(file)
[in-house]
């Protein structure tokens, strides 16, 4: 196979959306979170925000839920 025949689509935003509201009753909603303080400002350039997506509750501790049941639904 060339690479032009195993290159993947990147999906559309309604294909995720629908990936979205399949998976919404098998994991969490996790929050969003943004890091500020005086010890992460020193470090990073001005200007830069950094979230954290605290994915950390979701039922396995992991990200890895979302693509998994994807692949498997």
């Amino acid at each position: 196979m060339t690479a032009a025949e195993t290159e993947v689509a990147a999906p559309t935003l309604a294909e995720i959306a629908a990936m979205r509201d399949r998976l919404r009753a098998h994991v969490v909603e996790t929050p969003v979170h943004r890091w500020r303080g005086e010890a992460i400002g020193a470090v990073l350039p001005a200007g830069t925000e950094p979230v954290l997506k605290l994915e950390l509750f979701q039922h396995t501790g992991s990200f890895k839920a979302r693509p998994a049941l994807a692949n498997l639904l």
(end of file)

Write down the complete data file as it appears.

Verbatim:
[in-house]
């Protein structure tokens, strides 16, 4: 196979959306979170925000839920 025949689509935003509201009753909603303080400002350039997506509750501790049941639904 060339690479032009195993290159993947990147999906559309309604294909995720629908990936979205399949998976919404098998994991969490996790929050969003943004890091500020005086010890992460020193470090990073001005200007830069950094979230954290605290994915950390979701039922396995992991990200890895979302693509998994994807692949498997």
């Amino acid at each position: 196979m060339t690479a032009a025949e195993t290159e993947v689509a990147a999906p559309t935003l309604a294909e995720i959306a629908a990936m979205r509201d399949r998976l919404r009753a098998h994991v969490v909603e996790t929050p969003v979170h943004r890091w500020r303080g005086e010890a992460i400002g020193a470090v990073l350039p001005a200007g830069t925000e950094p979230v954290l997506k605290l994915e950390l509750f979701q039922h396995t501790g992991s990200f890895k839920a979302r693509p998994a049941l994807a692949n498997l639904l």